by Laura El-Katiri

The draft FNC law that aims to ban private ownership of exotic animals is a step in the right direction.

Private ownership of wild animals is dangerous. Exotic predators such as lions, wolves, hyenas, tigers and cheetahs are wild animals that are impossible to domesticate owing to their very nature, diet and disposition. They are unsuitable to be kept in homes or gardens. Statistics from the exotic animals incidents database by the Born Free Foundation reveal more than 140 incidents with domestically kept exotic animals in the US in 2015.

Exotic pet ownership drives animal trade – both legal and illegal. Exotic pet trade from outside the UAE into the country is currently legal as long as adequate paperwork has been completed. But this says nothing about the conditions under which these animals are caught, sold and re-traded. The Government has recently restated its own commitment to fighting illegal wildlife trafficking.

Wildlife trade inflicts incredible suffering on animals. Animals captured from the wild and taken away from their natural habitat and their families are often subjected to long, painful and brutal journeys.

There is no such thing as compassion in wildlife trade – exotic animals are traded as commodities with the aim of generating money for a chain of poachers, intermediaries and sales people. Many of these species are also endangered in their countries of origin.

Exotic animals that eventually make it to the market are often undernourished and ill. This is not to mention the abuse they may have suffered along the way, often involving weeks in dirty cages with insufficient nutrition, sunlight and care.

Countless animals die when first captured because of injury, maltreatment or negligence. Those that arrive alive are often traded, re-traded and bred, with no effective control being possible once they are in private possession.

To make them “safe” for human possession and interaction – after all, no lion will naturally pose for selfies or give “kisses” to their owner – many of them undergo cruel procedures such as long periods of caging and “punishment” for undesired behaviour, many are declawed, with the essential objective of breaking these animals’ spirit and rendering them dependent on human care.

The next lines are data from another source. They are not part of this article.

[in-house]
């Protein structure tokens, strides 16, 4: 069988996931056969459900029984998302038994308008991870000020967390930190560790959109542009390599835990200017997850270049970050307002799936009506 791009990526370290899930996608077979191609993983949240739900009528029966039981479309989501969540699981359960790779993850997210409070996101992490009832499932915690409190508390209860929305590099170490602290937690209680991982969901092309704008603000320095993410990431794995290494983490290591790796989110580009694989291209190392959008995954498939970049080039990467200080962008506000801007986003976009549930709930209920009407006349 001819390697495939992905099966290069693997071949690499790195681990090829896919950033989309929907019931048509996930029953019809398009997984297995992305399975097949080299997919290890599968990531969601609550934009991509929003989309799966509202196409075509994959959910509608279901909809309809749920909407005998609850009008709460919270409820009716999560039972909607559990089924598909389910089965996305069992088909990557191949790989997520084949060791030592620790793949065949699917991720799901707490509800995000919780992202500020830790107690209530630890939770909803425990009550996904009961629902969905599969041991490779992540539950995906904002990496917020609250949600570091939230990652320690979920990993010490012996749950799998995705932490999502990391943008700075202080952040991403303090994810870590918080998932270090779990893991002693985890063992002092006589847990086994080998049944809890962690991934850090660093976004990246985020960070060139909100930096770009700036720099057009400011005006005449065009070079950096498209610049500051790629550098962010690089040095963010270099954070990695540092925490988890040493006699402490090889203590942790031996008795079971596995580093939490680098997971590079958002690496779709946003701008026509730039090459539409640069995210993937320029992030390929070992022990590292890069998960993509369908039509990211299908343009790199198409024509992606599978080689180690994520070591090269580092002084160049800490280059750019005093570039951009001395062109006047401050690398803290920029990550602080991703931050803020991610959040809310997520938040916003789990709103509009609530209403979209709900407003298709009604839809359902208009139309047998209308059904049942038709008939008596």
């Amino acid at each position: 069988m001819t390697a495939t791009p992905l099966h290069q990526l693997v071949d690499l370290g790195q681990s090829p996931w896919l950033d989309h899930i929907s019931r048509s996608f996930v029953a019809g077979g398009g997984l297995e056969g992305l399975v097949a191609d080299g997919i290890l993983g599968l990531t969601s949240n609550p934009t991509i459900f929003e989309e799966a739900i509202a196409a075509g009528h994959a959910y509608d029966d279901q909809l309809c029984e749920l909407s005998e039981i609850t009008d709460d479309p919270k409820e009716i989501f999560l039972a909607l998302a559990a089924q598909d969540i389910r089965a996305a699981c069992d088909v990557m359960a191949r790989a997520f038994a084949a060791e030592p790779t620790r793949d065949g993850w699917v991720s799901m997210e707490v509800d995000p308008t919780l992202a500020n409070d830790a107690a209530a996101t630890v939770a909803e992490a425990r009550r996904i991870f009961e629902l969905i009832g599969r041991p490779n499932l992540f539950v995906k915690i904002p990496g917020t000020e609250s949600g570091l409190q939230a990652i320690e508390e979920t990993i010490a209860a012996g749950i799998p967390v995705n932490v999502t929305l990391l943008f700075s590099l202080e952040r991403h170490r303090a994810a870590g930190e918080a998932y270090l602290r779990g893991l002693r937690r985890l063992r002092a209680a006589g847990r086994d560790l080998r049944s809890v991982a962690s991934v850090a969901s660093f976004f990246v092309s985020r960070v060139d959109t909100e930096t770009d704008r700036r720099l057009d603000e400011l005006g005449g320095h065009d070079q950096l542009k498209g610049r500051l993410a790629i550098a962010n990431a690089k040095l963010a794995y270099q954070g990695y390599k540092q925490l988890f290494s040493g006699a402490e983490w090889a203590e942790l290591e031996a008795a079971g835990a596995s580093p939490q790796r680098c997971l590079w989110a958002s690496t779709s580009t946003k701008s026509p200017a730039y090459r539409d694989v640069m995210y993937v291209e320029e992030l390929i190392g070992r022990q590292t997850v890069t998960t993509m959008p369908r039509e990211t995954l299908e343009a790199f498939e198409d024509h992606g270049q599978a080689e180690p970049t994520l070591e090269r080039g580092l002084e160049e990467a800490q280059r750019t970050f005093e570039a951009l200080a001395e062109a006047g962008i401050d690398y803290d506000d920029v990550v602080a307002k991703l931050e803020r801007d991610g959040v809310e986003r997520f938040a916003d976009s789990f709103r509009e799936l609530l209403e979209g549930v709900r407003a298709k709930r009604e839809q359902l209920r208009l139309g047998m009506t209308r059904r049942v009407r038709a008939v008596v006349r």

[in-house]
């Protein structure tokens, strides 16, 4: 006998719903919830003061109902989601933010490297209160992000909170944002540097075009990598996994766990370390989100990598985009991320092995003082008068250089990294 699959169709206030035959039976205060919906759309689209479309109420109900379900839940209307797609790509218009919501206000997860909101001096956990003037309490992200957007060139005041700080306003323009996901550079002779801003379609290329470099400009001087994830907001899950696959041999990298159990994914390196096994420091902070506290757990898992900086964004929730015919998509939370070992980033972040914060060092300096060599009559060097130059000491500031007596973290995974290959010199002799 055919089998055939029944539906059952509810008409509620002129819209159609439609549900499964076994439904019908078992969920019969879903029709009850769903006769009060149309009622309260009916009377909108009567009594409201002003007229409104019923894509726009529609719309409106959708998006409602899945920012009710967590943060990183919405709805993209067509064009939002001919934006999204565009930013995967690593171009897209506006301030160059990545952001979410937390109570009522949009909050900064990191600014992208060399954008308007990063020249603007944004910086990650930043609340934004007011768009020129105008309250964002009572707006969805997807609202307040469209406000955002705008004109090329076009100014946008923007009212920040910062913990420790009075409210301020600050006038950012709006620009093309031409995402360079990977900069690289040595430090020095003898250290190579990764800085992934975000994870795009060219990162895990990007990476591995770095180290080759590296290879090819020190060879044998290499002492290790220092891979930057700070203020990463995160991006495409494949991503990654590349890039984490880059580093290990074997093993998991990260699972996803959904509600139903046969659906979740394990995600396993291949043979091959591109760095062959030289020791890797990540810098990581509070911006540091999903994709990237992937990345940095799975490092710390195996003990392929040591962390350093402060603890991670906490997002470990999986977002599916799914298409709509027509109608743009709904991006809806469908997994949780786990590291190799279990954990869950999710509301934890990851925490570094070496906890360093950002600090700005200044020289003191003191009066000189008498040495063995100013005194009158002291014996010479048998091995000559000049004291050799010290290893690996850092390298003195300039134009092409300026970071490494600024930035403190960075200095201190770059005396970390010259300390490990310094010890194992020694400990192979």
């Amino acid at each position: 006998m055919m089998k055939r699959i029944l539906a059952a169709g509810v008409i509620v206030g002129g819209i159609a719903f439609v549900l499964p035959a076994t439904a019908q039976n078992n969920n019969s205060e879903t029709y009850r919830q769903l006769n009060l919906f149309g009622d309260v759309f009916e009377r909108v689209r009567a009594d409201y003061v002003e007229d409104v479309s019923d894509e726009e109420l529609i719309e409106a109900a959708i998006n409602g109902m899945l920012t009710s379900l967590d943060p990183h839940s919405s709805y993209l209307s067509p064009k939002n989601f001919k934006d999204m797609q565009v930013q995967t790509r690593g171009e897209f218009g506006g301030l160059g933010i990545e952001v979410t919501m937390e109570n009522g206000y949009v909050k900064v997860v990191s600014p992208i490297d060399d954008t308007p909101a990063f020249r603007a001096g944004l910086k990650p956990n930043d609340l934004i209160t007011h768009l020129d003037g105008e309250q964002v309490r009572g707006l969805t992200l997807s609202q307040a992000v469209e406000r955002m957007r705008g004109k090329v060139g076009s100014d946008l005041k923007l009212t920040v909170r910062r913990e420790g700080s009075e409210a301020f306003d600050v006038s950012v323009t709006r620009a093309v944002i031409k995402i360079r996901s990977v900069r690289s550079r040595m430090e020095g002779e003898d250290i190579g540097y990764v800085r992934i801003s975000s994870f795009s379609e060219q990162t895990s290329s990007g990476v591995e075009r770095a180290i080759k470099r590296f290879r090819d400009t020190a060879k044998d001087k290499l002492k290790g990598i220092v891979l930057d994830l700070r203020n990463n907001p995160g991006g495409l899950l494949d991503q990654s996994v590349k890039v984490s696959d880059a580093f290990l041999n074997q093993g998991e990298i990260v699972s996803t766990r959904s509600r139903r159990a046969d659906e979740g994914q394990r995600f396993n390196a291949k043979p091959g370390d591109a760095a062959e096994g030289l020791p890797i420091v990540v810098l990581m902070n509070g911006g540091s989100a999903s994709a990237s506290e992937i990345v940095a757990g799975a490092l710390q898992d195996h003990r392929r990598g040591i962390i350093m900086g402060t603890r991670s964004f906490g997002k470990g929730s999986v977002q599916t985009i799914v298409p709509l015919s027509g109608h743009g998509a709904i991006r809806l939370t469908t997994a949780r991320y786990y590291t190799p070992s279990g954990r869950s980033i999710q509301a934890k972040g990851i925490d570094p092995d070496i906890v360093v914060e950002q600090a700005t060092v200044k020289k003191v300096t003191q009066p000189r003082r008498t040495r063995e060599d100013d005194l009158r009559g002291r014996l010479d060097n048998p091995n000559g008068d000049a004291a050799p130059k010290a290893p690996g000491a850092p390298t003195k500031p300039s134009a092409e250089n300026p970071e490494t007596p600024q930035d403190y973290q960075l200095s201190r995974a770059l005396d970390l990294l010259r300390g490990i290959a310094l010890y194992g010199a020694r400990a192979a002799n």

Caging animals is cruel, no matter their size, but forcing an adult lion or cheetah to spend their lives in a few square metres – possibly “walked” or taken out for a few hours in a private garden – is a horrendously cruel act of self-deceiving animal love, despite the various motivations of their owners.

The truth is also that as long as this practice is permitted by law, there will always be those who fail to comply with even minimal animal welfare standards, and checking on such compliance is administratively difficult and imposes a completely undue financial burden on society – which is also left to pick up the bill for exotic animals no longer wanted.

It is time to prohibit this disgraceful practice, but the law will also need to plan ahead for the consequences of legal changes: once it is clear how many wild animals are being kept under private ownership, a solution will need to be found for them that takes care of these animals for their remaining lifetime.

Private ownership of exotic animals is also one piece in the large puzzle of animal welfare related issue that will need to be addressed, including “legal” ownership of such animals for the entertainment of people in zoos and circuses – a similarly disgraceful aspect, which creates virtually the same moral dilemmas as private ownership. The UAE’s animal welfare law overall needs to be addressed too – sanctioning animal cruelty, and tackling the endemic problem of year-round pet dumping. Essentially, the plate is full.

Laura El-Katiri is a consultant in Abu Dhabi specialising in Middle East-based energy policy and sustainable consumption

On Twitter: @lauraelkatiri